Calls to PERA were not returned.

Two other lawsuits challenging a legislature’s authority to reduce retiree benefits also are continuing to move through the process. In the Minnesota case, Swanson, et al v. State of Minnesota, et al, Ramsey County District Court Judge Gregg Johnson held a hearing during the spring on the parties’ cross-motions for summary judgment. Following that hearing, the judge asked both sides to submit proposed orders for his consideration by May 13. A ruling on those orders is expected within 90 days of that date.

Public pension retirees also are suing the state of South Dakota over changes to their retirement benefits. The case of Tice et al v. South Dakota is still in discovery, according to attorney Stephen Pincus of Stember, Feinstein, Doyle & Payne, which is representing the plaintiffs in all three cases.

Sunday, June 05, 2011

Batchelder's glasses aren't thick enough, are they?

From John Curry, June 5, 2011
But his head sure is!
Doing the Math: Batchelder Wants Add'l $330 Million for Education
By Greg On June 4, 2011
Ohio's Republican leadership continues to demonstrate a complete lack of understanding about the education provisions that are in Senate Bill 5 and that were recently removed from the budget bill. Senator Peggy Lehner, referred to as the Senate’s “point person on education issues” (the author must not know what “point person” actually means), expressed her desire to discreetly slide these provisions back in while House Speaker Batchelder tweeted made it clear that he will make every effort to restore the provisions in conference committee if the Senate doesn’t correct their crazy mistake.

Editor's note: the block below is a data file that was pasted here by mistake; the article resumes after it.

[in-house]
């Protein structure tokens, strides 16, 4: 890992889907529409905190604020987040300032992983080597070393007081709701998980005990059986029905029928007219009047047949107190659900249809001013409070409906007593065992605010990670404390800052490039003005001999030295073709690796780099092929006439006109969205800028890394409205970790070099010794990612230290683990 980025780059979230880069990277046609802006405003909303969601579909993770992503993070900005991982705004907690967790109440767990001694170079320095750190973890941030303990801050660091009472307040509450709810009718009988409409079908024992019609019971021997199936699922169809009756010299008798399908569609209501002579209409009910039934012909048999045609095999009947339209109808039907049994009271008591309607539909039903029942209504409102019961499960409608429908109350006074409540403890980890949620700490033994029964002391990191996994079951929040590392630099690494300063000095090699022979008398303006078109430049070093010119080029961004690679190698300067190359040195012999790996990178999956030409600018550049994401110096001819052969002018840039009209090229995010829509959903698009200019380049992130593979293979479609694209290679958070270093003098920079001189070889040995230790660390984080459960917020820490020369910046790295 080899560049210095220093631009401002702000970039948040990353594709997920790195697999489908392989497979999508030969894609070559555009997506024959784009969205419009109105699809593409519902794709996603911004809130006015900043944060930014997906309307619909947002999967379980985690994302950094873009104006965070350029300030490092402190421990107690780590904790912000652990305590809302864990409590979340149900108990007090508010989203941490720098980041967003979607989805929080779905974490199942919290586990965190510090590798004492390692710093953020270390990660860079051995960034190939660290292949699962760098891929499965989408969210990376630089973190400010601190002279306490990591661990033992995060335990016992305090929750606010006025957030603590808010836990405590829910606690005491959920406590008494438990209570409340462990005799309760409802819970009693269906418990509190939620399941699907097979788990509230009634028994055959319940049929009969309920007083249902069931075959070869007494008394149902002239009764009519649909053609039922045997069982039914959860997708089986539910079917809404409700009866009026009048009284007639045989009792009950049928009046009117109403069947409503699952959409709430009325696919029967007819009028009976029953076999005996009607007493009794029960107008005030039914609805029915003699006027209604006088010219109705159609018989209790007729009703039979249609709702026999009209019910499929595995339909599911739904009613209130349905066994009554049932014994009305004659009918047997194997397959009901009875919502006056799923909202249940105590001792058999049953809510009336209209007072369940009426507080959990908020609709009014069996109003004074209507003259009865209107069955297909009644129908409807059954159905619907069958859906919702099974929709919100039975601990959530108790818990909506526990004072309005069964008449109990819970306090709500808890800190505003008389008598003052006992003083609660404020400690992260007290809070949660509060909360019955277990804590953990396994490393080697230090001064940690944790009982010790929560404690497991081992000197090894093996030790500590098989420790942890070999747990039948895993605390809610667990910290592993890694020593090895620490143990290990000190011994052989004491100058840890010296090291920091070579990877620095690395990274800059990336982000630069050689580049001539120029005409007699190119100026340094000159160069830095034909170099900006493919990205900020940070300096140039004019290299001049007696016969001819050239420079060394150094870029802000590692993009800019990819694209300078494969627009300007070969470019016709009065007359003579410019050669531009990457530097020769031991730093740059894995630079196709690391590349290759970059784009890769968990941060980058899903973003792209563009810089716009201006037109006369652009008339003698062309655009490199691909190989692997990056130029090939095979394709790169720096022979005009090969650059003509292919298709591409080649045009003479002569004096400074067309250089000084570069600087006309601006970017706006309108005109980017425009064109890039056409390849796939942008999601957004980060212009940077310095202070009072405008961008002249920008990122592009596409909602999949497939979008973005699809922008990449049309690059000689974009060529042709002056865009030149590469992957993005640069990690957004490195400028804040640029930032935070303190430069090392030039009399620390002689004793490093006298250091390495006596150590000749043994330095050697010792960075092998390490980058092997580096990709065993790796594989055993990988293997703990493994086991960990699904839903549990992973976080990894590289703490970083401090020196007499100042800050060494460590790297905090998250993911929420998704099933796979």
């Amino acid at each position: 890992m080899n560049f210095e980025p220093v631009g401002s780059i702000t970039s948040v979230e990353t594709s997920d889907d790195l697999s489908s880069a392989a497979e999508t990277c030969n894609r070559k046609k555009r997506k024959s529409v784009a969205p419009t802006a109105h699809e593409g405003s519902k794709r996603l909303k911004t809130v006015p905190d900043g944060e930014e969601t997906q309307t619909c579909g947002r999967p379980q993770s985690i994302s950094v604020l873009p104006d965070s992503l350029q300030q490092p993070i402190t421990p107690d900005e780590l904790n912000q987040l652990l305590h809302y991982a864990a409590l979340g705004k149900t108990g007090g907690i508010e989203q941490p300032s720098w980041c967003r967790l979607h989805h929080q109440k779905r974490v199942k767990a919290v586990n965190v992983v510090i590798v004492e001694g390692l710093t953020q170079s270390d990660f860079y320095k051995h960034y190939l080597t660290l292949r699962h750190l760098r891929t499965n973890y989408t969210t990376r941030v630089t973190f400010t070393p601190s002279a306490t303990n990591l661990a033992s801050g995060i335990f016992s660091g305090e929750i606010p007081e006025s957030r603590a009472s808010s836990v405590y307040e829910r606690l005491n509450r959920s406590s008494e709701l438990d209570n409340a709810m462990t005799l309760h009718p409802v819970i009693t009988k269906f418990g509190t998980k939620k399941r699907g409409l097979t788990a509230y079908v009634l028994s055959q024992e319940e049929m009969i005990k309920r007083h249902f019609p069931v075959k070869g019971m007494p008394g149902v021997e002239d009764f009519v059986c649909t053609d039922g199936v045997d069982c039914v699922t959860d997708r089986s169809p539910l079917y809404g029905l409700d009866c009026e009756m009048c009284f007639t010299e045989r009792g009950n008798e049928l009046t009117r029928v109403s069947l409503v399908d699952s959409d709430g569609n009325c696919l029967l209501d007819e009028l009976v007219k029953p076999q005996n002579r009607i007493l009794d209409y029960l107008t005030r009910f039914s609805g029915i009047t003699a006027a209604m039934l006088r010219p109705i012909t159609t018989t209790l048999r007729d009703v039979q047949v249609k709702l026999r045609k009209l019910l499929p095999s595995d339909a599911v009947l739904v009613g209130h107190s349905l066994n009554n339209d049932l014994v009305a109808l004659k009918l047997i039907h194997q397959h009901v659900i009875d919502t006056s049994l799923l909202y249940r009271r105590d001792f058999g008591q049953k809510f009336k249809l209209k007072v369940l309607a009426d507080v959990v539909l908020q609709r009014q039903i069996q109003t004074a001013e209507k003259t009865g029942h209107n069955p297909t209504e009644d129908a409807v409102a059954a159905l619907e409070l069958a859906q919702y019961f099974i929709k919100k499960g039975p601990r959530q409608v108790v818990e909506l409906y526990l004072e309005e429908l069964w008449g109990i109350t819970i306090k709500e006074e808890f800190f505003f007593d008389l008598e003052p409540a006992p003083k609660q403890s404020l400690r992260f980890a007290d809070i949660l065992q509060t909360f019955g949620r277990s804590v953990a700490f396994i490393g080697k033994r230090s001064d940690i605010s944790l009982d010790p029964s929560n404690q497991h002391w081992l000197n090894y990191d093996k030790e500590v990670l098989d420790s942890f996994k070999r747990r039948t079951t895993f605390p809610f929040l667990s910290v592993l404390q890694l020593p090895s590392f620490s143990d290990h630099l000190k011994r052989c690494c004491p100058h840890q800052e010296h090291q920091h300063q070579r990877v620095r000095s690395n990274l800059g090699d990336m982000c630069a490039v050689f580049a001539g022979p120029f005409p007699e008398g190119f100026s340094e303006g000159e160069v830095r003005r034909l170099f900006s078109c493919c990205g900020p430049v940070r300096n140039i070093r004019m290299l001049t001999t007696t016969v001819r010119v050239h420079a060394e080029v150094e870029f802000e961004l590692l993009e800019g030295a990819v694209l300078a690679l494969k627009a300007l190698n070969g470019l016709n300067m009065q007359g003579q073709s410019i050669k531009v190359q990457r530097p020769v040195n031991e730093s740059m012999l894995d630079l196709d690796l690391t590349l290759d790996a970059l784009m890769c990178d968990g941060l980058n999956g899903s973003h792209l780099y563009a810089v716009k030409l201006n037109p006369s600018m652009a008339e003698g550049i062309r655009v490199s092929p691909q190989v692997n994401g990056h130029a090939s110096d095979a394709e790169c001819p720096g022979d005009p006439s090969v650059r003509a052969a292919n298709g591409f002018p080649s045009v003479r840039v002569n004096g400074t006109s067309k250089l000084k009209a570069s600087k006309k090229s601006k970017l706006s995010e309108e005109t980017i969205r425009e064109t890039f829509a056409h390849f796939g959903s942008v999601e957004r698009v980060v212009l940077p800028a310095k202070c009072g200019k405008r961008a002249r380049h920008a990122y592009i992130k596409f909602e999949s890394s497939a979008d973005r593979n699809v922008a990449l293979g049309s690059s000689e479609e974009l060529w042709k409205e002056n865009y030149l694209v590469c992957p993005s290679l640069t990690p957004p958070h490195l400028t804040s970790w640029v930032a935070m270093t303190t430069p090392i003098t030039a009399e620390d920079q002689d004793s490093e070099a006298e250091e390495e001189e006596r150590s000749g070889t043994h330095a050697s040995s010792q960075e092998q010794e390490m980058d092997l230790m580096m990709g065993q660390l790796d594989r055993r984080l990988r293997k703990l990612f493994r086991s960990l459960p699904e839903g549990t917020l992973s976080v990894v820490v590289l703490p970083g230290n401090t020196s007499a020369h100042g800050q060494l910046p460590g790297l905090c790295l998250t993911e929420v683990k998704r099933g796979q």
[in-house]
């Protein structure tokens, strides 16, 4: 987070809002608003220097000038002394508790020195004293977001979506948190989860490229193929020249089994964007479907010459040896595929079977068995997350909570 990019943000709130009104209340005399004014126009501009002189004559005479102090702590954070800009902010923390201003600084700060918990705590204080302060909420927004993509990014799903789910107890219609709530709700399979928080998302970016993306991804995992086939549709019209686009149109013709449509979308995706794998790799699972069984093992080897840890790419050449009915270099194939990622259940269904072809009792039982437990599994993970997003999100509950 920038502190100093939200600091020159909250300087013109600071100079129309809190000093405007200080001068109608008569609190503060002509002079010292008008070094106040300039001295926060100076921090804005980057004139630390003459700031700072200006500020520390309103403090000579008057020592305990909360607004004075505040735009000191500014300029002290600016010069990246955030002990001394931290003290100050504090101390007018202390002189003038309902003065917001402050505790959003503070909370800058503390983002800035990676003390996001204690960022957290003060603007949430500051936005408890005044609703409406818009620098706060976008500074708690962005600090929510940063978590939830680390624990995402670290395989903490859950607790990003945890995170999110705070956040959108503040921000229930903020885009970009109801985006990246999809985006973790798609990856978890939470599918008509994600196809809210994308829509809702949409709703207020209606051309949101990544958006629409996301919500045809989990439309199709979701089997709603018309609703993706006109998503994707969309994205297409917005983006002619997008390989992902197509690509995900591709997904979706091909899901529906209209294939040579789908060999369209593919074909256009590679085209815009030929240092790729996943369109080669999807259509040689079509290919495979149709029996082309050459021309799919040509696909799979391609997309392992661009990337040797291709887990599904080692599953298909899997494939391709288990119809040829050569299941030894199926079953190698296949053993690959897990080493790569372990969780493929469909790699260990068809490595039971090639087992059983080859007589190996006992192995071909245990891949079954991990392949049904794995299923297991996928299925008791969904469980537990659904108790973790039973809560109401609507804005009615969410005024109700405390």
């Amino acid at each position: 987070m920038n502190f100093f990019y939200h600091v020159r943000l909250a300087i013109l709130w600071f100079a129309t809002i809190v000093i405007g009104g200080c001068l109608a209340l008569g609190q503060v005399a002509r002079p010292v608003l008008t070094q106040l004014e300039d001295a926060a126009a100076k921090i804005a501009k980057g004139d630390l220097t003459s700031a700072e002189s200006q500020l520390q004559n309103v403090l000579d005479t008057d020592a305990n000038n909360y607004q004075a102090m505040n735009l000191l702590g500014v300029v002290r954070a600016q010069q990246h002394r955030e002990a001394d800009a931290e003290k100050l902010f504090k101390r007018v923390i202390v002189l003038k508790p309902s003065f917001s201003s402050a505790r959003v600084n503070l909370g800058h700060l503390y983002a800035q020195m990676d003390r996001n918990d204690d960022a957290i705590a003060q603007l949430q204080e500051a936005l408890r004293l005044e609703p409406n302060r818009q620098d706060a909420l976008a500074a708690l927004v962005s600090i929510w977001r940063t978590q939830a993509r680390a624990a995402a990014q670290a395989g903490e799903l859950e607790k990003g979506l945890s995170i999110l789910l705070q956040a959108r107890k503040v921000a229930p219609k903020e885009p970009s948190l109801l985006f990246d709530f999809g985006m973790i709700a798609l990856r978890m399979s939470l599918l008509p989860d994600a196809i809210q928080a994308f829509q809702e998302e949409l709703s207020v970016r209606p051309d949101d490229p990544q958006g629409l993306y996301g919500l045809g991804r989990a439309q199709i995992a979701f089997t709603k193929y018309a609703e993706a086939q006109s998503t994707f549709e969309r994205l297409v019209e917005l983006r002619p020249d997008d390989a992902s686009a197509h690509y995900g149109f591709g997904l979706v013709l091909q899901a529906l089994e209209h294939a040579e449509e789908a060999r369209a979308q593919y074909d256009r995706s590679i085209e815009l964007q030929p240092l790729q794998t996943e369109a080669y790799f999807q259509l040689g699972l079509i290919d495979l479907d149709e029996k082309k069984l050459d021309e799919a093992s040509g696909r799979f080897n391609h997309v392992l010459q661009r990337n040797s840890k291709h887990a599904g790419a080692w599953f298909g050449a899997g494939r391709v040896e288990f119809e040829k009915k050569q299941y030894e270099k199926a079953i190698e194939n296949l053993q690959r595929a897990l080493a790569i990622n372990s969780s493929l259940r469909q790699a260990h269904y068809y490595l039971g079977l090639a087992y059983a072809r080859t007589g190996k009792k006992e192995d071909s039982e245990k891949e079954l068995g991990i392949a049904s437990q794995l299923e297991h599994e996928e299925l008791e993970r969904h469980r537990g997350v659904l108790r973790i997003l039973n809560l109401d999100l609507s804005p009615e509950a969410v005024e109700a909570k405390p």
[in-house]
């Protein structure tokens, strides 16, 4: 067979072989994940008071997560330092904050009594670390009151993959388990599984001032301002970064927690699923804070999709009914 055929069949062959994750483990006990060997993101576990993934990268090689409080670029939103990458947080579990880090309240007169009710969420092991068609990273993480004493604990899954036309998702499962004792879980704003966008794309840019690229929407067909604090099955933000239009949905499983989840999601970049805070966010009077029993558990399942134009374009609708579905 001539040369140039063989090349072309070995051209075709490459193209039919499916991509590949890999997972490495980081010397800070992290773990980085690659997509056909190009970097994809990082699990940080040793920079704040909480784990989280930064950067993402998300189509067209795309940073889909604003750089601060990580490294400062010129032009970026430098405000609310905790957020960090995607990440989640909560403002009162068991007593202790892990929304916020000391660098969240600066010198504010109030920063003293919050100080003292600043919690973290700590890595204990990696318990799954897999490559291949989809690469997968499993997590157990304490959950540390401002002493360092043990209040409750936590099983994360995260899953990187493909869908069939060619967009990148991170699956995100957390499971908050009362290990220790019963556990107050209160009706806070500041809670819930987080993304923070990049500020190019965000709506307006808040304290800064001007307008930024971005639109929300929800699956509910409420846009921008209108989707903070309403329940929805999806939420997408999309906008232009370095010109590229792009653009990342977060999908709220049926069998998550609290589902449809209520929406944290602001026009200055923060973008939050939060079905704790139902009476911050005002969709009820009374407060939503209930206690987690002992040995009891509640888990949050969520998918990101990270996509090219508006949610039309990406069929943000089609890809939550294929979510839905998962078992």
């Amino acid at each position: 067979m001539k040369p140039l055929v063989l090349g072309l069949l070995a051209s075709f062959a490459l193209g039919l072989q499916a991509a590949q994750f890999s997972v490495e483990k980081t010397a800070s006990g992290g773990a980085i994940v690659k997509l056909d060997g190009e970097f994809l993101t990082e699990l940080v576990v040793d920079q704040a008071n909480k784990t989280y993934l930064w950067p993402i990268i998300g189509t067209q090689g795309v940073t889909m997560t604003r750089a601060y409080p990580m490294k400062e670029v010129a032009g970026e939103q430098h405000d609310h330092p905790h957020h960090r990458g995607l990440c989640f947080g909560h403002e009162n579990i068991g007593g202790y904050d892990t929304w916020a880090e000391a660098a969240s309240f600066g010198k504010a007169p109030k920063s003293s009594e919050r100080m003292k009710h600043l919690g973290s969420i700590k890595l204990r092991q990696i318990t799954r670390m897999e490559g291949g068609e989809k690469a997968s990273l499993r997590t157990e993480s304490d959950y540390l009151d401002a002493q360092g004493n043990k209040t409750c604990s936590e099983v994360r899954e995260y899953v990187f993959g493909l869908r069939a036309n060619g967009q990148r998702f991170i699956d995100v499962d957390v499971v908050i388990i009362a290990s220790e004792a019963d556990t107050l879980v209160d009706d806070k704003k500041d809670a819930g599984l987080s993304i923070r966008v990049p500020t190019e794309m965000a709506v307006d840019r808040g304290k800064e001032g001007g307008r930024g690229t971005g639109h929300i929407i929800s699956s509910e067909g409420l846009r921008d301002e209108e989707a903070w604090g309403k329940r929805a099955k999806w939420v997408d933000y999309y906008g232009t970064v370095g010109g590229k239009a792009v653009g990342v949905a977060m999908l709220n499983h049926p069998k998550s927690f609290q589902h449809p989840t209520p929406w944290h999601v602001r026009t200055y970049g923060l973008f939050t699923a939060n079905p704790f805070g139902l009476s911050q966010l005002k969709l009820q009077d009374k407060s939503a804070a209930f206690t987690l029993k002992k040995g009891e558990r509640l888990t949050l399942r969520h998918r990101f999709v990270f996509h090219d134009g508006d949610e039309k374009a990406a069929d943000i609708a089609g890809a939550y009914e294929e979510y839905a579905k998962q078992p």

When they try and force through the performance pay and evaluation language that is dependent on student growth as measured by assessments, Batchelder, et al., continue to make two fatal assumptions:

  1. Statistically valid student assessments are easy to create
  2. These changes can be implemented with no increased expense (see Executive Budget, p. D-191)

Whether referring to teacher performance pay or the evaluation process, the bills both rely on state assessments and value-added data. At the present time, those tests are limited to math and reading for grades 3-8 and five tests at grade 10 (math, reading, science, social studies, writing). For those subjects without a state test, the Ohio Department of Education and/or the local school board are directed to adopt assessments (fatal assumption #1).

If teachers are to be equitably measured across all subjects, then these assessments must be statistically valid. That process can and should take years to develop, and if intended to provide consistency statewide (why else is it being adopted into state law), then these additional measures should be created at the state level in the same manner that the current Ohio Achievement Assessments and Ohio Graduation Tests were developed.